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How Public Health Programs Can Become Age-Friendly

A report says innovative solutions are needed to better serve older adults

By Deborah Quilter

Years ago, when Terry Fulmer was a nurse working in a hospital, she often had the same thought as she discharged an elderly patient: “I wished I could call a public health representative and say ‘I’m sending this person home – they will not do well. Can you help me?’”

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Fulmer, who is now president of the John A. Hartford Foundation (JAHF), which funds programs that improve the lives of older adults (and is a Next Avenue funder), told this story during her recent talk at the Columbia University Mailman School of Public Health in New York. She was there to discuss a Hartford-funded report titled "Creating an Age-Friendly Public Health System." The report addresses the needs of people 65 and older.

“We’ve doubled our lifespan, but we don’t take care of these people,” Fulmer said.

Medicine can bring back people from cardiac arrest and offer chemotherapy for cancer, but after that, patients are often sent home to overwhelmed caregivers. “Forty million caregivers are stunned by what they have to do when a patient is discharged — and they have to take care of tubes, drips and drains,” Fulmer said.

What Public Health Departments Do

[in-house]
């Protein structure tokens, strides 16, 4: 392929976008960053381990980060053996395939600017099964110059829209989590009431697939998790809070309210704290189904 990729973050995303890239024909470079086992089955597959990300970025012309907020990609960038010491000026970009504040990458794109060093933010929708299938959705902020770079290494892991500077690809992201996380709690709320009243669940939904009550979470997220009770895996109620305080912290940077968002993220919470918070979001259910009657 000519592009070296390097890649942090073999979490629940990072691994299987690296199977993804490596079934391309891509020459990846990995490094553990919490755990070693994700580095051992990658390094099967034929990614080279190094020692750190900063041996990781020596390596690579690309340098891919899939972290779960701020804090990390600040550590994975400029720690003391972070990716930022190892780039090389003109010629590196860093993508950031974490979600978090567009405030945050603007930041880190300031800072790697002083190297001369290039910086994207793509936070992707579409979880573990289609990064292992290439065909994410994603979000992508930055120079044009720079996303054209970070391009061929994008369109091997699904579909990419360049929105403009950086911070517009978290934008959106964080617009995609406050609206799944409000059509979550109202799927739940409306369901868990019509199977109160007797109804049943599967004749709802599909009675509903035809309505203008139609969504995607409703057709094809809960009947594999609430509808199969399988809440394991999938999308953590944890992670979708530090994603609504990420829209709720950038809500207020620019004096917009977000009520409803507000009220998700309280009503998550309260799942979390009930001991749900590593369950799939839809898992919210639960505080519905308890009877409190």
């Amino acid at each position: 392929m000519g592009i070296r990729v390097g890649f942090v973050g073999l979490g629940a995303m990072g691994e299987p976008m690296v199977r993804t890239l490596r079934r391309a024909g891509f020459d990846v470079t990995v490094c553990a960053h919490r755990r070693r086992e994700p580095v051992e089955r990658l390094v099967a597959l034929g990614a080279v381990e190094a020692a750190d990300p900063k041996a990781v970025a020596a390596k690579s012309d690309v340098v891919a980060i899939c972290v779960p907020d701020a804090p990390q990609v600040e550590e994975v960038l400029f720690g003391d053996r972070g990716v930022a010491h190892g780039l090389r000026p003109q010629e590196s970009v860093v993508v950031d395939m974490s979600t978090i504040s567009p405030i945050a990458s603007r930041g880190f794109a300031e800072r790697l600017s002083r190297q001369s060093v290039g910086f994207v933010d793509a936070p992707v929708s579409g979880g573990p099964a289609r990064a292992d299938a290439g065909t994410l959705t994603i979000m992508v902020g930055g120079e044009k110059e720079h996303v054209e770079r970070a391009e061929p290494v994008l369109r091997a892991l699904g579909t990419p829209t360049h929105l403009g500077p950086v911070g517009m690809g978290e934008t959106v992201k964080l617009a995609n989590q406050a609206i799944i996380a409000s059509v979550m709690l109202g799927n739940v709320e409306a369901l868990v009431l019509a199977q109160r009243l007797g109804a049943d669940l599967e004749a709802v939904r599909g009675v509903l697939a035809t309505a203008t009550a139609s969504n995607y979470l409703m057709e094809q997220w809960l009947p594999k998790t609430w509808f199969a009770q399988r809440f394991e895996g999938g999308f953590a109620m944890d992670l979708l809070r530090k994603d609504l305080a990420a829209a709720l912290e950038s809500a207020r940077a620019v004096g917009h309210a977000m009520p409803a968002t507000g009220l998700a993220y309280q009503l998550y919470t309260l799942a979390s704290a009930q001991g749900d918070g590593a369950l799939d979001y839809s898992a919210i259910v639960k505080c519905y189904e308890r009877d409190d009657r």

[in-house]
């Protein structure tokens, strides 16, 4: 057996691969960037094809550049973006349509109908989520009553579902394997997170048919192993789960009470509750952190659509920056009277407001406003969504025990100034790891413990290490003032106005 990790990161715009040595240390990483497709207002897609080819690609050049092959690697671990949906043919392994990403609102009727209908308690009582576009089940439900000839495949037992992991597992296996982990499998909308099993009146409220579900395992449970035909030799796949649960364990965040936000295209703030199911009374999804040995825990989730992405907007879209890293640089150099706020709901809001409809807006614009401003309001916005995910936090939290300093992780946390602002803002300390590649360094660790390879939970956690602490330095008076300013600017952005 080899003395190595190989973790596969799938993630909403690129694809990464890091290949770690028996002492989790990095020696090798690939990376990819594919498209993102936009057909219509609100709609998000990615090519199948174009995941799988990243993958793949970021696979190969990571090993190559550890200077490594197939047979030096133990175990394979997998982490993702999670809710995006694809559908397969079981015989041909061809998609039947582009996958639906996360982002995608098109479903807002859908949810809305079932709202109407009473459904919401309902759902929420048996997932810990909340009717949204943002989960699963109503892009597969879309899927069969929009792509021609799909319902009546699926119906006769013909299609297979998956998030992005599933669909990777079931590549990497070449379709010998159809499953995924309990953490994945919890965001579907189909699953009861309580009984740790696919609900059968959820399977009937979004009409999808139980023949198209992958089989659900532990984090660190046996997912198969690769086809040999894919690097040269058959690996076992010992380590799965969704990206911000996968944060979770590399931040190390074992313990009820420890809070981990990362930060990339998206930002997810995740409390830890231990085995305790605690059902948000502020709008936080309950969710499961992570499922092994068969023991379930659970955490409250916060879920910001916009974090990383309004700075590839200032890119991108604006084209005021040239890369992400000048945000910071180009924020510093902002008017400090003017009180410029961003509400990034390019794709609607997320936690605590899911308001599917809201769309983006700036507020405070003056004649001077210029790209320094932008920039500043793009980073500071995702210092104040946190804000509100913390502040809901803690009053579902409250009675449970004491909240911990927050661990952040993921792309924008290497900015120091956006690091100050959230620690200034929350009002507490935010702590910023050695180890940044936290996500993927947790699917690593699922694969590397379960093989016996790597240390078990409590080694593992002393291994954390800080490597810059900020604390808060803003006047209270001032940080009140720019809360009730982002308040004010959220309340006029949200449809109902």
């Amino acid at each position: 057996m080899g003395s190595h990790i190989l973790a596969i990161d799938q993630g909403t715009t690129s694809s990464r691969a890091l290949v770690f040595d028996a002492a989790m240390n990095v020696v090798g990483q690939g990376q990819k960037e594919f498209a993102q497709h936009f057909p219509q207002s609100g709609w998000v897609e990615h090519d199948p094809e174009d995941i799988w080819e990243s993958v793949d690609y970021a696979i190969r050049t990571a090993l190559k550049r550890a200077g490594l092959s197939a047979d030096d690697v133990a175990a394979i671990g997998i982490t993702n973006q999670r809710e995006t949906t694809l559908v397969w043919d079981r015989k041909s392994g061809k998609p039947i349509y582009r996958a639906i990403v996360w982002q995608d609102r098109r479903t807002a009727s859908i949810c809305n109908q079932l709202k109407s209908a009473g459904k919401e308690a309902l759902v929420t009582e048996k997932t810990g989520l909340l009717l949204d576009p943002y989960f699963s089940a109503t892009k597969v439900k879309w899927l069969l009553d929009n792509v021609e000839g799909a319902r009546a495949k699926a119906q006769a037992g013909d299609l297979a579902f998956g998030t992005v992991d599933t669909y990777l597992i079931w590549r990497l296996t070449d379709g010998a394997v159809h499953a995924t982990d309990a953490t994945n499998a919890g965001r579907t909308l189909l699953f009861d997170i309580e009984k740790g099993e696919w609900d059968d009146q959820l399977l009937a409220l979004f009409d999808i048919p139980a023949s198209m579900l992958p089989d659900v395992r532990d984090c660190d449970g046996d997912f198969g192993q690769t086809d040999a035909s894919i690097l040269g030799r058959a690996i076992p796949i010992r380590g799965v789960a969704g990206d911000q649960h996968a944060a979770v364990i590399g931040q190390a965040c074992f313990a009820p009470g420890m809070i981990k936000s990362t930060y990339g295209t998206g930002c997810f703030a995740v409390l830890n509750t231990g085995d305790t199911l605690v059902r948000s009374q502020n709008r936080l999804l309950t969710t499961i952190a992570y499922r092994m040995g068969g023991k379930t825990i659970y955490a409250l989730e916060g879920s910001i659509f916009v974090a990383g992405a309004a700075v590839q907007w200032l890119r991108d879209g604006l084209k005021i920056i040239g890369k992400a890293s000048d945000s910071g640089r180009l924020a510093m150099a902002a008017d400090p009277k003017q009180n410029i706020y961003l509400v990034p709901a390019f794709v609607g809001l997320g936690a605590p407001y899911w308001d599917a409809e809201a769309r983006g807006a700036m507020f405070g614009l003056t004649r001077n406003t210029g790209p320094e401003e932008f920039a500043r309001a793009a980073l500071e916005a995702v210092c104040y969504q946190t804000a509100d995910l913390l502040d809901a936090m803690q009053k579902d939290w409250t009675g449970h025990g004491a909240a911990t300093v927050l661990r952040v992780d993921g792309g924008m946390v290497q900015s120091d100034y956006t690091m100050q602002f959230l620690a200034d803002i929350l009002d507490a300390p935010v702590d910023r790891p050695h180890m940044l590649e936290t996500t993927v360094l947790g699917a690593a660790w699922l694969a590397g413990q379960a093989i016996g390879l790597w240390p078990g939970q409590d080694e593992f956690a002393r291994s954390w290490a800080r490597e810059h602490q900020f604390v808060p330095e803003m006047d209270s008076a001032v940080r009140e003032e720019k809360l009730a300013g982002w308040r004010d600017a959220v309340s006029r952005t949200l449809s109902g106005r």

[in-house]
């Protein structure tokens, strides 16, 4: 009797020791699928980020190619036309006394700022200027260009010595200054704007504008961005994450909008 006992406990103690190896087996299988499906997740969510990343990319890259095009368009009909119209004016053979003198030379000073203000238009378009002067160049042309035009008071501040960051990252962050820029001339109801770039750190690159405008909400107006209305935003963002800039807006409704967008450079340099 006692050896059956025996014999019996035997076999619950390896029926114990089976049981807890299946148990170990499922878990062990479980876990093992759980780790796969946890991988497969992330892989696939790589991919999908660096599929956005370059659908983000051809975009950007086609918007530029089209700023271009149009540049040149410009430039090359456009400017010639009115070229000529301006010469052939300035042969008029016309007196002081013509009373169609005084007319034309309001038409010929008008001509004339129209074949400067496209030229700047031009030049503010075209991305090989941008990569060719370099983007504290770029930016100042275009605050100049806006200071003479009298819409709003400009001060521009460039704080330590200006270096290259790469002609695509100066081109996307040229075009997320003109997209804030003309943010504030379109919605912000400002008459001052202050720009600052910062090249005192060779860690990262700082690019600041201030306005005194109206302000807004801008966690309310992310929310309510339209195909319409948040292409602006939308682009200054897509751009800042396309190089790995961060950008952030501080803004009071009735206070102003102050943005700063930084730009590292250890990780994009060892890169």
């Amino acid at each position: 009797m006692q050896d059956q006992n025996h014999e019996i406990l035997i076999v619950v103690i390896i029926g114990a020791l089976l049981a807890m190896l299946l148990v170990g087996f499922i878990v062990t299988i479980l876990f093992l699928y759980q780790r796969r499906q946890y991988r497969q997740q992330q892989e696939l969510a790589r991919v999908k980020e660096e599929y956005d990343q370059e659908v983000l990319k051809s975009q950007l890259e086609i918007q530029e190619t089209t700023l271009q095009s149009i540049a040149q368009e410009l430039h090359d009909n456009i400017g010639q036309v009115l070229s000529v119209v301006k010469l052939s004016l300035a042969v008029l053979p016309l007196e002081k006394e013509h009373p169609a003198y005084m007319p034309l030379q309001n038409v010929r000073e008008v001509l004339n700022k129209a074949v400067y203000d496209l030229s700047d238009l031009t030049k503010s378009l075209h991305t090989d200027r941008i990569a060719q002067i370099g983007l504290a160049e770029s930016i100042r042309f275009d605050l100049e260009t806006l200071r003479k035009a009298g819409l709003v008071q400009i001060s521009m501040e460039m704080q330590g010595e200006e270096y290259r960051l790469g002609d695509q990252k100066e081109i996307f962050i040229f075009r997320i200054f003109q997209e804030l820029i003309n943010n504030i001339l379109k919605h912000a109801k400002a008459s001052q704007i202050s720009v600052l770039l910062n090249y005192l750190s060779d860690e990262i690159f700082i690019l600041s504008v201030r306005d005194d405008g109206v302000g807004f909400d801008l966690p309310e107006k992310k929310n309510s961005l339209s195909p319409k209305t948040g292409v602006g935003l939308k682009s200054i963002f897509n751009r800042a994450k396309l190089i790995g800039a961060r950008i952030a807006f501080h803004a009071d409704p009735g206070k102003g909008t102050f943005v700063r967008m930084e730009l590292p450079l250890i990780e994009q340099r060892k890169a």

Public health departments cover a wide range of issues you might expect, such as educational campaigns about infectious or chronic disease, or cradle-to-grave programs and policies like maternal and child health, workplace safety and healthy aging. So we wouldn’t think it surprising for public health departments to alert people to the dangers of eating contaminated romaine lettuce. But most of us don’t realize that public health departments also could help with things like providing affordable housing and transportation, and preventing social isolation of older adults, said Megan Wolfe, policy development manager for Trust for America’s Health. The organization partnered with JAHF to produce the age-friendly public health report.

In the meantime, the number of older adults continues to grow, and the amount of public health and social service funding from federal, state and local governments continues to shrink. This makes funding from both public and private sectors necessary, according to the JAHF report.

Time to Expand Their Roles?

The report says public health programs needs an overhaul. The United States, it notes, lacks an overall system of long-term care, “offering, instead, an uncoordinated and often confusing patchwork of community-based programs with varying eligibility criteria, costs and availability.”

Of the people eligible for both Medicare and Medicaid, 58 percent have unmet needs for assistance in performing the ordinary activities of daily living. Public health programs can fill gaps by providing critical education and training, such as teaching caregivers how to safely bathe or transfer a person from a bed to a chair at home.

Family members and other informal caregivers provide the lion’s share of support for older adults in this country, but greater numbers of working women and geographic distances among families have reduced the ability of younger family members to help older ones with daily activities.